With regard to the agency's dismissal request, an agency's pursuit of a reasonable procedural litigation strategy before our Office does not constitute undue delay in taking corrective action. Carlson Wagonlit Travel--Request for Declaration of Entitlement to Costs, B-266337.3 et al., July 3, 1996, 96-2 CPD para. 99 at 4. A contracting agency, in defending protests filed with our Office, should be permitted to vigorously assert procedural and substantive defenses in good faith without having to risk the assessment of costs. Id. This is especially true where, as here, our Office granted the agency's motion for partial dismissal. See id. There is simply no basis to assert that the agency's good faith, successful efforts to narrow the scope of the protest should result in a recommendation that it pay the protester's costs, where the agency took corrective action prior to the due date for the agency report.

Moreover, we conclude that the agency's corrective action was prompt, notwithstanding the fact that the agency produced relevant documents in advance of the agency report due date, and thereby may have caused the protester to expend the time and expense in reviewing these documents. Early document production, which is something agencies provide voluntarily, facilitates the efficient resolution of protests since it allows for the early resolution of issues concerning the scope of the agency's document production in response to the protest and because it can lead to the identification of supplemental protest issues early in the protest process, thereby affording protesters and our Office greater flexibility in resolving such issues.[1] Given these considerations, it would not be appropriate to penalize agencies, by subjecting them to the payment of protest costs, solely for utilizing this highly useful, but voluntary process. Thus, we find the agency's corrective action--initiated prior to the due date for the agency report--to have been prompt and to not warrant payment of protest costs.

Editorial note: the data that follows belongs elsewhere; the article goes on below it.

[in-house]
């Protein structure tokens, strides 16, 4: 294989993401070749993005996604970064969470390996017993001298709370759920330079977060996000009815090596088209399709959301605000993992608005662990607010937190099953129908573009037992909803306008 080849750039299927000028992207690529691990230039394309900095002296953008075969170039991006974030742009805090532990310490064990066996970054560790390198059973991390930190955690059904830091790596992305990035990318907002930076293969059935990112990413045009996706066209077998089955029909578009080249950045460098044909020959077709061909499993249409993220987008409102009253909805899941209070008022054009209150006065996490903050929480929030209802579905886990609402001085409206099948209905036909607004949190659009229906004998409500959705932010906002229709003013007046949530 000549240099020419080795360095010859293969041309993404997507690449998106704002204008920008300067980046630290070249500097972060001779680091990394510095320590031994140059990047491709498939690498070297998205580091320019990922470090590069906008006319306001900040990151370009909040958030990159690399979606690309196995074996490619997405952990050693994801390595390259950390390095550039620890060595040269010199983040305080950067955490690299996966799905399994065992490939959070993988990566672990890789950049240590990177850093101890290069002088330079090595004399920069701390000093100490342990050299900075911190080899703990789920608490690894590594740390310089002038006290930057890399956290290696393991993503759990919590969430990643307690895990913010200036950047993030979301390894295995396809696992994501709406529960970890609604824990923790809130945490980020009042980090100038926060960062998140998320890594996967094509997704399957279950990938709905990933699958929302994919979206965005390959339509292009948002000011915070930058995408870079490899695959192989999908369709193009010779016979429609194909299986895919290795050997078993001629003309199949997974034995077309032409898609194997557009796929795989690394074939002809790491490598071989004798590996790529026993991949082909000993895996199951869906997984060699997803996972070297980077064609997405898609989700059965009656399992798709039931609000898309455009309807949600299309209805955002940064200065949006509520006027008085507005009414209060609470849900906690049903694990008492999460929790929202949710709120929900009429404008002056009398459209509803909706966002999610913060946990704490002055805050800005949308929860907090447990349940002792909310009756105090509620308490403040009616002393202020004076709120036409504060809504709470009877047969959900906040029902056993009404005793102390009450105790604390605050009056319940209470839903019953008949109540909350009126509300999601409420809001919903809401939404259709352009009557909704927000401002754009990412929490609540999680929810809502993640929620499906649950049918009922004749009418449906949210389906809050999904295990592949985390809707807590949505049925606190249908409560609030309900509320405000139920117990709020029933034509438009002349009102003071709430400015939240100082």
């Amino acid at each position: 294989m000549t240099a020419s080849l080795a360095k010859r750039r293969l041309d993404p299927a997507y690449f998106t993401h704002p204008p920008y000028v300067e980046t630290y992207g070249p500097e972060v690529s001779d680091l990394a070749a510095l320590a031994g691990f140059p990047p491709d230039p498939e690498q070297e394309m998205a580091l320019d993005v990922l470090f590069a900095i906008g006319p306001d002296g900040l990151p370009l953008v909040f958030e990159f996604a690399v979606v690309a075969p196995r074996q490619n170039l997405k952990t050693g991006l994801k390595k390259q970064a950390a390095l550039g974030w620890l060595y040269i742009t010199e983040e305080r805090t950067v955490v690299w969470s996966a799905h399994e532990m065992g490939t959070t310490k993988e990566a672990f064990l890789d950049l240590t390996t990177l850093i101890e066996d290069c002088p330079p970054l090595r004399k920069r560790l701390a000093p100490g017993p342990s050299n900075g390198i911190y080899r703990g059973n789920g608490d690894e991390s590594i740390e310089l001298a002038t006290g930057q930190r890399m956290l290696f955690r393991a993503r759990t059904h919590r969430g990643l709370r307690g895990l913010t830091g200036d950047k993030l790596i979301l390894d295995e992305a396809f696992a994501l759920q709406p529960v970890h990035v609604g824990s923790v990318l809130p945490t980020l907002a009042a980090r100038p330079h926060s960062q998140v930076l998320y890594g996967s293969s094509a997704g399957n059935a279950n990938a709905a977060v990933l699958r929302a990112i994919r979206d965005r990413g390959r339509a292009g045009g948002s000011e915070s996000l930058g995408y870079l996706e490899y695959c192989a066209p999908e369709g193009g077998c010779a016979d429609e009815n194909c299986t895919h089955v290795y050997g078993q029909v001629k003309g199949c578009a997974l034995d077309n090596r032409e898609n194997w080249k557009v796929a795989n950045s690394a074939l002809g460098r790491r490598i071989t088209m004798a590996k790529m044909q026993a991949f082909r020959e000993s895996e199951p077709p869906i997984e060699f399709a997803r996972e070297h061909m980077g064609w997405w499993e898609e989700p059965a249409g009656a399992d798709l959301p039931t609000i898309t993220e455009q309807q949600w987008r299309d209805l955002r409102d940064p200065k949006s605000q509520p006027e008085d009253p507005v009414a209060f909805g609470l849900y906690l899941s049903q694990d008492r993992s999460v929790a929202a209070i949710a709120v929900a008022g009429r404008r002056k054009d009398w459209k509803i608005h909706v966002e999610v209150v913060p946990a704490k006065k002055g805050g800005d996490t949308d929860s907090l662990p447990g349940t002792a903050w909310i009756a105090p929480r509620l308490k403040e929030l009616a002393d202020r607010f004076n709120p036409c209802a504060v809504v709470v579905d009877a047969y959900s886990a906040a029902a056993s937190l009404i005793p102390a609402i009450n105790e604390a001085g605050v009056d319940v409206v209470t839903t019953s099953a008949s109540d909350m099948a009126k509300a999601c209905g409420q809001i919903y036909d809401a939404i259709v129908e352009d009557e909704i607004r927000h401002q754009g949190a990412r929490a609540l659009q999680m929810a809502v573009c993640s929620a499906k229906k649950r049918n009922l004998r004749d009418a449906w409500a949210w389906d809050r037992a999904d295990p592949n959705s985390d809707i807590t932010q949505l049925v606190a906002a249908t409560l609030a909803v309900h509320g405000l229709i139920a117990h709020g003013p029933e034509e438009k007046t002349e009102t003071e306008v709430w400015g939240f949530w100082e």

The request is denied.

Lynn H. Gibson
General Counsel

[1] Pursuant to our Bid Protest Regulations, our Office will, to the maximum extent practicable, resolve timely supplemental protest issues within the time limit established for decision on the initial protest. 4 C.F.R. sect. 21.9(c).